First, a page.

Md. Hifzur Rahman*
Now everybody is talking about post COVID19 lockdown economic scenario. As novel coronavirus pandemic has overshadowed our daily activities, politics has taken a backseat. But, not the far as we assume. Politics is always there, though in different uniform. As the lockdown restrictions are being eased in phased manner, so also the political temperament is brewing up in the same proportion. The Election Commission of India has set the nation in political mode announcing the date for Rajya sabha election day before yesterday.
Before declaration of nationwide lockdown, last political drama unfolded in Madhya Pradesh where Kamal Nath government was dislodged following rebellion by Jyotiraditya Scindia. What happened after that was no secret. In between, role of two governors kept the political water boiling. One in West Bengal and the other in Maharashtra. Thanks to the intervention of Prime minister Narendra Modi which cooled down the situation. But what is going to happen next nobody knows. Uncertainty continues. Threat of Karnataka formula continues to loom large over Rajasthan and Maharashtra politics. Needless to say that in Rajasthan Congress is enjoying wafer-thin majority. In Maharashtra, coalition government headed by Shiv Sena leader Udhav Thackeray is also not in a comfortable position.
In view of impending assembly elections in several states later this year and next year, political climate in the country is destined to get hotter. Bihar and Pondicherry are going to face poll this year. Similarly, West Bengal, Tamil Nadu, Kerala and Assam will be facing the tests next year. Except Assam and Bihar, the rest four states are being ruled by non-BJP parties. With Bihar and Assam already in its pocket, BJP will definitely put all its strength to bring others into its fold. But it will not be so easy considering the plunging economy and plights of migrant labourers in particular.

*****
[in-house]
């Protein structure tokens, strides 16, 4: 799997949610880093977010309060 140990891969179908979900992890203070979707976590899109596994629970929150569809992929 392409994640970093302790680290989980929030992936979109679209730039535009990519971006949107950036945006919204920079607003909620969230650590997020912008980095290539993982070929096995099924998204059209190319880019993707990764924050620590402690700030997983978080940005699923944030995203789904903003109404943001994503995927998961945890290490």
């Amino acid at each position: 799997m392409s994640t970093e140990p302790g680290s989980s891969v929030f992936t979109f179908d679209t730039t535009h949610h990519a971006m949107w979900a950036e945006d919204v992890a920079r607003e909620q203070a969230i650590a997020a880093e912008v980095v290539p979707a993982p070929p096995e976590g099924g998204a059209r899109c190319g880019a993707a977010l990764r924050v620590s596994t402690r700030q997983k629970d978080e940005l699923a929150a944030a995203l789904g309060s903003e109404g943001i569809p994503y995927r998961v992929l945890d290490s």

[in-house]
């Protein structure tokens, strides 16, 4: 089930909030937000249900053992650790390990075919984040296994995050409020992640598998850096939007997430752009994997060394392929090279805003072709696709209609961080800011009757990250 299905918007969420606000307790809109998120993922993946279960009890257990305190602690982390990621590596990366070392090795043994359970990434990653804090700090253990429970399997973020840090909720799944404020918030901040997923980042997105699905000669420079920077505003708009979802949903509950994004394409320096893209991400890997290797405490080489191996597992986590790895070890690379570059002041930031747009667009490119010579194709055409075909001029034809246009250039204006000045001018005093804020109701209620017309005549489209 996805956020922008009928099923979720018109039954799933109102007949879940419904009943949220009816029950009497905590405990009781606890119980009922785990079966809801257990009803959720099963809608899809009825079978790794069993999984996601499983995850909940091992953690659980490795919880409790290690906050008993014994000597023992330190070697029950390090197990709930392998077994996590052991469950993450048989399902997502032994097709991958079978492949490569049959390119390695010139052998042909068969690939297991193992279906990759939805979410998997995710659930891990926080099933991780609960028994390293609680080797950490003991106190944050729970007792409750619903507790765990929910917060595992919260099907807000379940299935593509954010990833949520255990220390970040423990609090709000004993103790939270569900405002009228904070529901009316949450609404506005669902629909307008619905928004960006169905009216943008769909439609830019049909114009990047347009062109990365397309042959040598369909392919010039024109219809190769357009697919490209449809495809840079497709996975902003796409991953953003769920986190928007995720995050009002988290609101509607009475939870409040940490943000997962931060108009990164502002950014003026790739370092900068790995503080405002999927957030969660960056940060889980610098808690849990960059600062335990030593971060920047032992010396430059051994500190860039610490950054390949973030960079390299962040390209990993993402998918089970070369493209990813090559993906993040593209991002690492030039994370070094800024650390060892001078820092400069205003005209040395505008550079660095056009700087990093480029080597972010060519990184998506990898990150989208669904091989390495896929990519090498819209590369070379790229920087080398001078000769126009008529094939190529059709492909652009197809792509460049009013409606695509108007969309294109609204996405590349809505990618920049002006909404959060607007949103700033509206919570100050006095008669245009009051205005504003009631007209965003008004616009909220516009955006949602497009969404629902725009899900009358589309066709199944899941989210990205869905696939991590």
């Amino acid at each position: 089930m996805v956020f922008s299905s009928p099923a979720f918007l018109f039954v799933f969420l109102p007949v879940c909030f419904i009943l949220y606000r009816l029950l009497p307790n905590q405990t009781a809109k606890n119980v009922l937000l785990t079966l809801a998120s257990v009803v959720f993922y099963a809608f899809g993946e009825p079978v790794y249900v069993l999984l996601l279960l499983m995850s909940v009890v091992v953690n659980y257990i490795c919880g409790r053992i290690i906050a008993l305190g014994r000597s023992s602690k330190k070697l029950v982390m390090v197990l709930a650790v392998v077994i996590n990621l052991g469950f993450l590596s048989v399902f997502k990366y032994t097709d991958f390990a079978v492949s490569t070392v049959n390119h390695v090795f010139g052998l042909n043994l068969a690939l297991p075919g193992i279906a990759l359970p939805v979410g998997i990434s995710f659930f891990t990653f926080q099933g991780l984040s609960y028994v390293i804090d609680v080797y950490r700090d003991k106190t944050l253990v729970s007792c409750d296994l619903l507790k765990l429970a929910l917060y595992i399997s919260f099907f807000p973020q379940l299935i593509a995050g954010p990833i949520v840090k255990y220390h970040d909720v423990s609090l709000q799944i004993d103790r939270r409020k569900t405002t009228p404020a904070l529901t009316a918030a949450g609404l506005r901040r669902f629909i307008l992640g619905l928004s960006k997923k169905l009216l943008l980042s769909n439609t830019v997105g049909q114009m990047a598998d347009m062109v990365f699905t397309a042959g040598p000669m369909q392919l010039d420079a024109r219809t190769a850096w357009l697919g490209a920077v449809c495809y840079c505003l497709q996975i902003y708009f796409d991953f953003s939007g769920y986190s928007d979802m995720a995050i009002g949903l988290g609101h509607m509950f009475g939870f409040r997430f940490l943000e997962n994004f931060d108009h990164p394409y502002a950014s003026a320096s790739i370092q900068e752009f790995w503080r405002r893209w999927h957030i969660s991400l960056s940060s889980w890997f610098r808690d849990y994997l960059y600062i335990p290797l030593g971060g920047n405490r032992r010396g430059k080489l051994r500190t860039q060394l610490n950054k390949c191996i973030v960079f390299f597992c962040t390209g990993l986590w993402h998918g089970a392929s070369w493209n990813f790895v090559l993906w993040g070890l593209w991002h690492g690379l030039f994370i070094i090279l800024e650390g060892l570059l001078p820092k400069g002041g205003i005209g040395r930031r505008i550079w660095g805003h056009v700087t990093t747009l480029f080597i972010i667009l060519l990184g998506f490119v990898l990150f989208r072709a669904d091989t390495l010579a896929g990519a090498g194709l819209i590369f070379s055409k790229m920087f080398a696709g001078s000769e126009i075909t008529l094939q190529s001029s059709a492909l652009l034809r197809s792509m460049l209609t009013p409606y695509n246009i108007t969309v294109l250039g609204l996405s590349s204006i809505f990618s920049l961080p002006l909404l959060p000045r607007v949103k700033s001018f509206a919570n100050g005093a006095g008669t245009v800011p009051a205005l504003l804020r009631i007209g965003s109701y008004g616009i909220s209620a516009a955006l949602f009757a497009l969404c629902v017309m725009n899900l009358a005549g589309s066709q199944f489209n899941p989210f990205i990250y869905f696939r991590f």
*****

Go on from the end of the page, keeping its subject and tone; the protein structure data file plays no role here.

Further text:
Currently, BJP is ruling in 18 states –including six states where it has coalition government. In the coming assembly polls, BJP’s performance depends on its strategy vis-a-vis opposition parties’ strength. However, since the start of lockdown in March opposition parties seems to be in oblivion. Except Rahul Gandhi and Priyanka on one occasion, voices of other leaders have rarely been heard. Trinamool Congress supremo and West Bengal chief minister Mamata Banarjee was at loggerheads with Governor and also Shiv Sena leader Sanjay Raut’s taking on state BJP leaders made headlines for sometime. Otherwise, it looked as if opposition leaders were in deep slumber.
It seems there is hardly any issue except COVID19 lockdown-related economic crisis and plights of migrant labourers. Practically, the CAA, NRC, NPA and Kashmir issues are no longer in circulation. It does not mean that these issues have lost relevance. Once normalcy returns, they may again take center-stage. These issues laced with economic fallout may lead to an unprecedented situation. But now, it remains to be seen what strategy BJP and other opposition parties are going to adopt in the coming days.
The writer is a senior journalist and works with Odisha’s leading Odia daily Sambad.
DISCLAIMER: The views expressed in the article are solely those of the author and do not in any way represent the views of Sambad English.